Friday, October 17, 2014

Forensic science evidence shows teen shot at St. Louis officer, police say

ST. LOUIS - Gunshot residue tests and ballistics evidence indicate that Vonderrit D. Myers Jr. fired a gun at a police officer before being fatally shot, police and union officials said Tuesday.

The police department issued a statement saying that forensic scientists from the Missouri Highway Patrol crime lab found gunshot residue on Myers’ hands, shirt and inside the waistband and pockets of his jeans. Police said that although gunshot residue can be present on anyone near a shooting, the results show levels consistent with Myers being the shooter, because the police officer was standing too far away.

The residue also was found on Myers’ right hand only, police said.

Ballistics evidence also revealed three bullets that hit the ground where the officer was trying to take cover matched Myers’ gun. A round that pierced a car behind the officer was too badly damaged to be able to match it to Myers’ gun; however, it did not match the type of bullets the officer fired, police said.

Myers was shot to death by an off-duty police officer who was on patrol for a private residents’ association in the Shaw neighborhood Oct. 8. The officer saw Myers and two other young men run as soon as they saw him. The officer, who was driving a marked private security car and wearing his city police uniform, chased the young men.

Myers fired at least three shots at the officer before the officer returned fire, killing Myers.

The St. Louis Police Officers’ Association called a press conference Tuesday afternoon, shortly after the department released the gunshot residue findings.

Jeff Roorda, business manager for the association, said that police shooting cases are being tried “in the court of public opinion” and “we think there ought to be evidence presented” in that court.

“We’re done, as a police union, standing in the shadows in these cases,” Roorda said. Along with the gunshot residue results, Roorda and association president Joe Steiger mentioned photos circulating on social media showing Myers with guns and a prior arrest in St. Louis County in a shooting case.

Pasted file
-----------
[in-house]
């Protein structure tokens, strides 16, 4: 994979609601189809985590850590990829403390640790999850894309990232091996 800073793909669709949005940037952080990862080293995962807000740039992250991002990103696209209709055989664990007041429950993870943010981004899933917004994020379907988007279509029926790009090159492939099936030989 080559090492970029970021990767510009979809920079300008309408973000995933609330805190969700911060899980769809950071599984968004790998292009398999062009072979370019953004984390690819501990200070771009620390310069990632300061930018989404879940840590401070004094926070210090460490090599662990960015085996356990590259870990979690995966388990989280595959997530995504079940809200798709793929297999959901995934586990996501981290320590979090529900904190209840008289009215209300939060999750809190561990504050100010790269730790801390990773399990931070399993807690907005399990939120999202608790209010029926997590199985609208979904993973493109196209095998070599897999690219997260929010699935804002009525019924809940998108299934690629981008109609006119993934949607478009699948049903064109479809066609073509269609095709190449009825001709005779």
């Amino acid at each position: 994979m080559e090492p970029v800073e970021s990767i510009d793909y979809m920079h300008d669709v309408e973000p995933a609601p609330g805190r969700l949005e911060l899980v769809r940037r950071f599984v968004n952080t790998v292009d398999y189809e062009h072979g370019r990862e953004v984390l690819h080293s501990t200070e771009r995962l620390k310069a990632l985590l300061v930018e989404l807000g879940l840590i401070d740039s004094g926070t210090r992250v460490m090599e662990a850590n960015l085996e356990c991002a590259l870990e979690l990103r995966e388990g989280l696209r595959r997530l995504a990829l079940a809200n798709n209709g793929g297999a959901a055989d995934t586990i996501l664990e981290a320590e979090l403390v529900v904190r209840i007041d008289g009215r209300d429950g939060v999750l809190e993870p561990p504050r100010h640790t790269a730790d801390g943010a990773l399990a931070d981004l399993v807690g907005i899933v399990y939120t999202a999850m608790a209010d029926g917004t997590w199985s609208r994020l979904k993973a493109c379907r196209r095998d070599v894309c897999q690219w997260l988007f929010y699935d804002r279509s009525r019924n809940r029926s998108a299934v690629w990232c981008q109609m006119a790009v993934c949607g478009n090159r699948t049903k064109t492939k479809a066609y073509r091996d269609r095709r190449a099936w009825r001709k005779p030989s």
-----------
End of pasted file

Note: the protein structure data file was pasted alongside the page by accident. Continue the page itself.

Protesters also have taken to the streets of the Shaw neighborhood after Myers’ death. The first night, protesters threw rocks through windows of some homes and at least one business, vandalized three police vehicles and burned flags stolen from residents’ porches.

The police union press conference was sparked, in part, by the protests and “silly” claims that followed Myers’ death, Roorda said. Roorda said that after the Aug. 9 fatal shooting of Michael Brown in Ferguson, “Protesters demanded immediate answers and demanded officers not shoot unarmed suspects. Everything they asked for in Ferguson they got in Shaw, and it still wasn’t enough.”

The officer’s name has not been released. His attorney, Brian Millikan, said the officer saw Myers running with his right hand holding the right side at his waistband, as if he could be keeping a gun in place.

Millikan said that was the same spot where the officer later saw Myers draw a gun. He said that the officer had an “obligation to act” after spotting the fleeing men.

The officer believes Myers fired five to seven times, Millikan said, and believes he would have been dead had the gun not jammed. Millikan said that one live round remained in Myers’ gun.

After Myers’ death, several photographs showing him holding three guns, including one that looked like the stolen Smith & Wesson pistol recovered at the scene, circulated on social media. Millikan said that his client recognized both Myers and the distinctive, two-tone semiautomatic in the pictures.

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